Thursday, March 10, 2016

CILDC : Lee Rainie: Libraries and Perpetual Learning

Note that next year's conference will be March 21-23, 2017 at the Washington Hilton.

Lee Rainie is the director of the Pew Internet Project.

Pew Internet Project describes itself as a "fact-tank".  They are not allowed to have an agenda that drives their work nor to try to drive policy changes.

"tweckle" - heckling a speaker on Twitter.  Rainie jokingly asks not to be tweckled!

Findings from previous research:
  • People still think libraries are very important, especially for communities.
  • In an era of systemic declines in trust in major institutions, people like and trust libraries.
  • People think libraries level of the playing field for those without vast resources.
  • People think libraries provide revives that a that'd to bet elsewhere. (Yikes, I don't know what this is supposed to be!)
  • People believe libraries have rebranded themselves as tech hubs.
Four things people like about libraries:
  • "Free" books
  • Getting questions answered
  • A place of solitude
  • Access to computers 
New data on library usage:
  • Physical interactions with libraries is going down a little bit.
  • 2015 - 44% of those 16 or older.  Down 9% since 2012.
  • Use of library web sites is up to 31% for the same population in 2015.
People who use libraries are more well off than those who do not.  More families and mothers of young children.  There is not a racial or ethnic difference among library users. No difference in size of community.

Senior citizens are a little less likely to use a library than those under 65.

If your local library close, what would the impact be on you? People felt that it would have a major impact on the community.  People are less likely to say that it would have a major impact on them (33% no impact).

CILDC CIL2016How much have I tries contributed to their communities? 36% said "a lot" in terms of providing health related information.  31% a lot in helping people learn new technologies.  Helping people decide what information they can trust, 24% said the library contributed a lot to that.  19% believe the library has contributed a lot to helping people find jobs or pursue job training.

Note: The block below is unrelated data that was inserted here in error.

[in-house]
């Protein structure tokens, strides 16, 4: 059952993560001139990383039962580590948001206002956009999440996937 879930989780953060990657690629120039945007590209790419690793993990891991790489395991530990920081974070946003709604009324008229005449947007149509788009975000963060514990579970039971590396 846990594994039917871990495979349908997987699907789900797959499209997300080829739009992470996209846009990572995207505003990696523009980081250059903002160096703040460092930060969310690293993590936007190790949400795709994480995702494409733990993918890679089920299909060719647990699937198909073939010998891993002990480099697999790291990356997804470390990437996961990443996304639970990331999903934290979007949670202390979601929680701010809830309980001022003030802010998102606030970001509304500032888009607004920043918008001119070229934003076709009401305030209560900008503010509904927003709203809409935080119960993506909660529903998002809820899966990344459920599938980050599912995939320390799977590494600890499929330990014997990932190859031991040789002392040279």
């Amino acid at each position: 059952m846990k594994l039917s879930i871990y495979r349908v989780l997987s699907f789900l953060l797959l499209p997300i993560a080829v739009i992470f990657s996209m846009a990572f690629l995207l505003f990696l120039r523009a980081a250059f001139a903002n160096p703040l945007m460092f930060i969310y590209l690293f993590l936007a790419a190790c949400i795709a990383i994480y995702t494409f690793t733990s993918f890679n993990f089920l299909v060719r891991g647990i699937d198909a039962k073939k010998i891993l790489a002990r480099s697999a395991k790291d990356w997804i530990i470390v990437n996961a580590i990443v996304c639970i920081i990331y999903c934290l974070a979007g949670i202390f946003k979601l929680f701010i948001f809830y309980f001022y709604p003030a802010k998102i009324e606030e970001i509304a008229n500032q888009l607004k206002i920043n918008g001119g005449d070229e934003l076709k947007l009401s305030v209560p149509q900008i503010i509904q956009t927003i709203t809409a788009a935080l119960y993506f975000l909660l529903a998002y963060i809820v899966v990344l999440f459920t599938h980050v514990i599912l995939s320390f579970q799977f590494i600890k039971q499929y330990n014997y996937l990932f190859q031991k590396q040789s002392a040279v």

The clear public mandate: do something for education...  Large major see libraries as part of the education ecosystem.

Should libraries move some print books and stacks out of the public locations to free up more space for things such as tech centers, reading rooms, meeting rooms, and cultural events?  Definitely not - 36% in 2012, 25% in 2015.   In 2015, maybe=40%; definitely=30%.  The answers were consistent across various audiences in 2015.  The public is giving libraries to be more flexible.

Should libraries coordinate more closely with local schools in providing resources to kids?  Definitely=85%; maybe=11%; no=2%.  People believe libraries can help struggling schools.

Should libraries offer free early literacy programs to help young children prepare for schools? Definitely=85%; maybe=12%; no=2%.  This is both literacy in the traditional sense, but also in terms of digital literacy - critical thinking, privacy, etc.

Should libraries offer programs to teach people, including kids and senior citizens, how to use digital tools ... Yes!

Learning as identity - do you think of yourself as life long learner? 73% over 18 years old said yes. I like to gather as much information as I can when I come across something that I am not familiar with, 61%. I find myself looking for new opportunities to grow as a person, 57%. ("Describes me very well.")